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The Best UX Articles of January 2014

The new year has finally been ushered in. We’re begin to become accustomed to writing ‘2014’, the days are getting ever longer, and the sun is starting to make a reappearance. With January having whizzed past, it’s time to look at what you may have missed,

So, with so much quality content out there, we take one more look back at January 2014. We’ve compiled January’s best 5 articles we feel are interesting, invaluable or otherwise a must read for anyone with an interest in UX.

From last month’s top 5 UX articles, you’ll:

  • Discover how to sum up User Experience in only 200 words
  • Learn about 10 skills that will make you a master of Web Design
  • Look forward to the big Email Design trends of 2014
  • Take note of a key strategy in redesigning your website
  • Be taught 3 reasons why Navigation Bars could be on the way out

In no particular order:

1. User Experience is…


User Experience is… by Whitney Hess, published on whitneyhess.com.

“User Experience is a commitment to developing products and services with purpose, compassion, and integrity”

We begin with a definition of the field. User Experience is notoriously hard to define, I’m sure you’ve encountered this on occasion – awkwardly trying to explain what you do to family members.

Here, Whitney attempts to describe UX in under 200 words. A daunting task, and this is her brilliant result.

2. 10 Things Web Designers Should Know to Become a Master


10 Things Web Designers Should Know to Become a Master by Rudolph Musngi, published on 1stwebdesigner.com.

“It is truly a nice feeling to be called a ‘Master’ at something. It gives value to your name, talent and skills. In addition to that, people will begin respecting you because of what you know about the field that you are an expert in. Truly, being called a master adds weight to your name, but there is more to value than just the name. What things web designers should know is vital here.”

What does it take to become a master of Web Design? To be able to flaunt yourself as a king of the field? Rudolph has the answers.

Here, he lists 10 skills essential to any practising Web Designer in order to justifiably plant themselves at the top. Within the article Rudolph links various great assets and tutorials which can help you hone the aforementioned skills.

3. Email Design Trends of 2014


Email Design Trends of 2014 by Catalin Zorzini published on Inspired Magazine.

“Email design will be extremely important in 2014, since email marketing is on the top of every marketer’s priority list. To be noticed in someone’s inbox is becoming more competitive than ever.”

A great visual catalog of email designs. With email marketing seeing huge growth in the past few years with the rise of mobile, and thus email accessibility, email design is becoming almost as important and web design. Ensuring content is displayed correctly and beautifully is key to this.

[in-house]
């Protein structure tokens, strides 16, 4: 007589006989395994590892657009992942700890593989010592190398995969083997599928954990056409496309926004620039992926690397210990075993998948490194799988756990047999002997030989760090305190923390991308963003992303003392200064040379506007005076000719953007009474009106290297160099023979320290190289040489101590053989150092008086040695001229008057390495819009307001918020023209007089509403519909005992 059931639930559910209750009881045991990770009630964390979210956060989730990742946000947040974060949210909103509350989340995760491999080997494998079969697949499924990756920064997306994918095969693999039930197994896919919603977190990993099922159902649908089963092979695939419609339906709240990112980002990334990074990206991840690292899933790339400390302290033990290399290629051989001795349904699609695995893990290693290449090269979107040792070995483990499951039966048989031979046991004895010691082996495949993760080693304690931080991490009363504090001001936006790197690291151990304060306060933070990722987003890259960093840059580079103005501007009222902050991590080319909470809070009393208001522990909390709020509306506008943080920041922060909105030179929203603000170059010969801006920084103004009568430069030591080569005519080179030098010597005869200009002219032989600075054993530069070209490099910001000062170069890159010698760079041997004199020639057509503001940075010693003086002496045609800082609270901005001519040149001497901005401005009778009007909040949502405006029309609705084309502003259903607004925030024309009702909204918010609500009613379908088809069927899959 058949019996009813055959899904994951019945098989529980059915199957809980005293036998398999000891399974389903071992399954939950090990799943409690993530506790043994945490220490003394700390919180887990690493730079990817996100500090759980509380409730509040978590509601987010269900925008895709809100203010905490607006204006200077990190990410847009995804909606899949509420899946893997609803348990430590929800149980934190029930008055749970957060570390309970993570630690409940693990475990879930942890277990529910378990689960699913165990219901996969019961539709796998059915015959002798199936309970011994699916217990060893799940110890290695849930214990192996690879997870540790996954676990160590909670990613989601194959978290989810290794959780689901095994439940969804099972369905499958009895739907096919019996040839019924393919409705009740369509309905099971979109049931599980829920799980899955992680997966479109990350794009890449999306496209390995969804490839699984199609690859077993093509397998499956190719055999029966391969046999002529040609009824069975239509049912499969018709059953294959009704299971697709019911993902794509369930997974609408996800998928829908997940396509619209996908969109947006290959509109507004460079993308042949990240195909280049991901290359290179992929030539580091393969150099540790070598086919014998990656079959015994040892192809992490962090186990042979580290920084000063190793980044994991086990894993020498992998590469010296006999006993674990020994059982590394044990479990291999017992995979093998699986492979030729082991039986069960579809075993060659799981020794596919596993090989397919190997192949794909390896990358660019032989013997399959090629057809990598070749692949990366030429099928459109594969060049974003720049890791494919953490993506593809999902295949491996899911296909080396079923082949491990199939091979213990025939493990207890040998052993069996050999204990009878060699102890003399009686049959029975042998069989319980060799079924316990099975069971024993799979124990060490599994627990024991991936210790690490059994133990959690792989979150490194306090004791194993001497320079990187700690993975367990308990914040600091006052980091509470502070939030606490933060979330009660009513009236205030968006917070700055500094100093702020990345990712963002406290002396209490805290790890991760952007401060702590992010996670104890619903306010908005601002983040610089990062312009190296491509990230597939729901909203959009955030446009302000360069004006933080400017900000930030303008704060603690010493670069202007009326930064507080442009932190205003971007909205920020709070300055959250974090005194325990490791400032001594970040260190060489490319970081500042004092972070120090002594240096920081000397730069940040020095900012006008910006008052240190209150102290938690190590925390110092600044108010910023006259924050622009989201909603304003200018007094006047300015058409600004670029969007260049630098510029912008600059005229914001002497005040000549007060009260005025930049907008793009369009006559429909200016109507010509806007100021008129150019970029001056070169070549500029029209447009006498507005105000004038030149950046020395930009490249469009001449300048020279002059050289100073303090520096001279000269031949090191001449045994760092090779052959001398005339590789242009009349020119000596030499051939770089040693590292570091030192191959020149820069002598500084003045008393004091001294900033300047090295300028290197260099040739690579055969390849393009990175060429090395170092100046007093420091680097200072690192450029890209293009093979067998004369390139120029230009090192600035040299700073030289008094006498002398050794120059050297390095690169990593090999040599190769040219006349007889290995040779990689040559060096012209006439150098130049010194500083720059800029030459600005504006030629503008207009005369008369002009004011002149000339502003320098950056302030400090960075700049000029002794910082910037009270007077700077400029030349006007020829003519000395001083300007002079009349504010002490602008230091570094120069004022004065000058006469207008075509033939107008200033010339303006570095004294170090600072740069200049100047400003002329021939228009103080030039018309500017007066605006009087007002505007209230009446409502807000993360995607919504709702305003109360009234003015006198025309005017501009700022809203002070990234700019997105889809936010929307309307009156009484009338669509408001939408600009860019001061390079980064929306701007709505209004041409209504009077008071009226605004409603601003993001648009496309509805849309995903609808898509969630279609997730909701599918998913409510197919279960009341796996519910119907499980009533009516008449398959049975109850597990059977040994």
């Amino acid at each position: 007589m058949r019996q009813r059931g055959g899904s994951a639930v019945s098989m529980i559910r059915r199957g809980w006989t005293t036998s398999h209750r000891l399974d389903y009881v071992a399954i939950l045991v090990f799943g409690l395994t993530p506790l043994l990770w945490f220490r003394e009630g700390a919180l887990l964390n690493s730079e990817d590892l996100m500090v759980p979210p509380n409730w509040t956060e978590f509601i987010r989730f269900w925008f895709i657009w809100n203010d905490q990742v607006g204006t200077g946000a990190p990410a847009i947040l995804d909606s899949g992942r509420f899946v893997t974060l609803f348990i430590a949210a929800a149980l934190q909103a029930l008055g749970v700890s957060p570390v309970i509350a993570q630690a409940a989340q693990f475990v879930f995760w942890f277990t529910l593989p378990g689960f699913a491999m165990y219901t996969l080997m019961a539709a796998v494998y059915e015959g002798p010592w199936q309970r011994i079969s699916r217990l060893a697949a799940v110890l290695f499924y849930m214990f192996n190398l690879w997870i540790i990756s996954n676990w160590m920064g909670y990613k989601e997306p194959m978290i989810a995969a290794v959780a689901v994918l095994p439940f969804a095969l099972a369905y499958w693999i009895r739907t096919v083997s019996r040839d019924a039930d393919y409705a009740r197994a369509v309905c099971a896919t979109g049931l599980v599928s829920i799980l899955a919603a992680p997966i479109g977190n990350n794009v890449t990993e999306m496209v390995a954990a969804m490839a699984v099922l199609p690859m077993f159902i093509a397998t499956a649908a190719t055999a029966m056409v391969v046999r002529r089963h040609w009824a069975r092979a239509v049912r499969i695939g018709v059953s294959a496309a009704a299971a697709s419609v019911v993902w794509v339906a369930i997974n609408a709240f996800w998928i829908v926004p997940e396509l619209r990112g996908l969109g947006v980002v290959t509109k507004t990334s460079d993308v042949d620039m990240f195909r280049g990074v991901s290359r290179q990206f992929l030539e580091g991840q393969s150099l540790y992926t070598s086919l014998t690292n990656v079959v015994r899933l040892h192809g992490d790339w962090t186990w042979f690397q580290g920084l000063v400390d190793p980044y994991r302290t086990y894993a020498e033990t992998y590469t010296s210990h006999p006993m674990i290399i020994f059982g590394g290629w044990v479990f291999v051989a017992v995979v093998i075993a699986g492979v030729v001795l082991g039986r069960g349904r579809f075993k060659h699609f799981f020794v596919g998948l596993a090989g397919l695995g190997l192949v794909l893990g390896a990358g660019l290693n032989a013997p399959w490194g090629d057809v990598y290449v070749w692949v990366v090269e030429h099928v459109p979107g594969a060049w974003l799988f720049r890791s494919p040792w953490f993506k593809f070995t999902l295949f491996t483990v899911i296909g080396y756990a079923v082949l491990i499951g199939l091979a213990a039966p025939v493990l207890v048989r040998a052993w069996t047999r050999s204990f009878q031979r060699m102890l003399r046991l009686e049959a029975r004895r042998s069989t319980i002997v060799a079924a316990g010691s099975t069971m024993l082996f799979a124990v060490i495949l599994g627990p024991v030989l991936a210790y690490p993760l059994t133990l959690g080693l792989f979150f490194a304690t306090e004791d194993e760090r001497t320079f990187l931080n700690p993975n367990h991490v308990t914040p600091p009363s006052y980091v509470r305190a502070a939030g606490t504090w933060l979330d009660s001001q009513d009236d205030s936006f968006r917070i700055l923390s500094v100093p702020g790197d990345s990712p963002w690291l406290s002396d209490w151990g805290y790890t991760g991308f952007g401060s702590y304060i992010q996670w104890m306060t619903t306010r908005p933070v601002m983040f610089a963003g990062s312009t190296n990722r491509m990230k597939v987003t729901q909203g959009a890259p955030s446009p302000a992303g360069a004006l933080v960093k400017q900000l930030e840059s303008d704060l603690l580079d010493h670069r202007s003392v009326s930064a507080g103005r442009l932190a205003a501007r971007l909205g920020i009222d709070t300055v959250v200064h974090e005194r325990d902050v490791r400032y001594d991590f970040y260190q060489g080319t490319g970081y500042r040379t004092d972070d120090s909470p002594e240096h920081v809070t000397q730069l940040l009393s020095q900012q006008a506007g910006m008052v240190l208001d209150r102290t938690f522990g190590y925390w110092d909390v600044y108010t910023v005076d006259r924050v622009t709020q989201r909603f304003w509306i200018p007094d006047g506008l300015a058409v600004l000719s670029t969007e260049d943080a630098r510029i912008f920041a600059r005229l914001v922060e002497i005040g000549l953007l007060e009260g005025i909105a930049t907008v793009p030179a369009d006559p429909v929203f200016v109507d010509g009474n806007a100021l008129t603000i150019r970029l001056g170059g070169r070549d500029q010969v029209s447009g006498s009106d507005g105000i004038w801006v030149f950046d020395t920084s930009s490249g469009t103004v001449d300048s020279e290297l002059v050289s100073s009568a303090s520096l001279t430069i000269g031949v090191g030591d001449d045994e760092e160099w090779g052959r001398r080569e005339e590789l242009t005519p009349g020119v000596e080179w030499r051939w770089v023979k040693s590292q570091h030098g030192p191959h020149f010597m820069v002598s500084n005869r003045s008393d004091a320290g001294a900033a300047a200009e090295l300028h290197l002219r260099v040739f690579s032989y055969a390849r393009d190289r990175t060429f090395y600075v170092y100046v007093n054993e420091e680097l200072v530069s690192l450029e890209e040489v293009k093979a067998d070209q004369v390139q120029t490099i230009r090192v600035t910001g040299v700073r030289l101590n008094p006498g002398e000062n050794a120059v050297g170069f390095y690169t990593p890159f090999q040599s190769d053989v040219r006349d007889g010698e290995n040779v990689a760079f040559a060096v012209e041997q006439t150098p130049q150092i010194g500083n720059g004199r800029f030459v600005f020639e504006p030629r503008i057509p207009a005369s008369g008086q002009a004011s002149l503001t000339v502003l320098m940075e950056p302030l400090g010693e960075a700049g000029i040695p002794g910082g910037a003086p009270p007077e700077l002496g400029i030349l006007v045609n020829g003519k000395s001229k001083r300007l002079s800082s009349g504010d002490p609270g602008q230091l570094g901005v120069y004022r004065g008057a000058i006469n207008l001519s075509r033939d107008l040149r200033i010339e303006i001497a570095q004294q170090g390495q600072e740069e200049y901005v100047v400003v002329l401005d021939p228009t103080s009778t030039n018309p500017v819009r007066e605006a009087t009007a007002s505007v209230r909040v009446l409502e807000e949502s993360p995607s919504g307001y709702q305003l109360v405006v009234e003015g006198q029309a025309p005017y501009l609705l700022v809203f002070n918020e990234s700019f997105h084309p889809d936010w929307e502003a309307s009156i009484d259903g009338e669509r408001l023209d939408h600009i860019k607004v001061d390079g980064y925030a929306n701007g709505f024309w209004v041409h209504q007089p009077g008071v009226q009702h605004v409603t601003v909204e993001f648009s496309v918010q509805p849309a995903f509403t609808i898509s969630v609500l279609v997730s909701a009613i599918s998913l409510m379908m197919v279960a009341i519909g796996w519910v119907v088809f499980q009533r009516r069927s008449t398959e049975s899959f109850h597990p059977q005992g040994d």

Here is presented the ultimate guide to email design trends for the forthcoming year. Grab some inspiration or just google at the pretty email designs!

4. Never Redesign Your Website Without This Strategy!


Never Redesign Your Website Without This Strategy! by Chris Goward, published on Crazy Egg’s Blog.

“Many have been fooled into believing that a website redesign will improve conversions and revenue. It’s common to assume that a slick new design that follows the accepted “best practices” of the day will increase customer trust and your sales rates.

That is a false hope.”

In his brilliantly interesting and insightful article, Chris explains why major site redesigns often end in a colossal error. An overhaul of a website won’t necessarily eliminate the many problems of old. In fact, you’re more likely to only create new ones.

How do we avoid making these mistakes? Read on to find out!

5. 3 Reasons We Should Stop Using Navigation Bars


3 Reasons We Should Stop Using Navigation Bars by Kendra Gaines, published on Web Designer Depot.

“It’s hard to argue the effectiveness of navigation bars. As a matter of fact, I won’t. They are effective and are the norm in web design right now.

But, is there a better way to present our menus that could possibly change the entire way we think about web design? I believe so, and this way to change web design is to get rid of the navigation bar all together. But why?”

An archaic element of website history, or an essential starting point for our internet travels? Kendra starts off with a good point towards the former, going on to explain how – perhaps – it is time for a change. The ever-present Navbar may have just had it’s day.

Slightly controversial, but certainly worth a read!

2 comments

  1. Whitney Hess

    Why thank you for including me here and for all the kind words! I’m so glad it resonated with you.

  2. Oliver McGough

    Our pleasure Whitney, it was a great read :)

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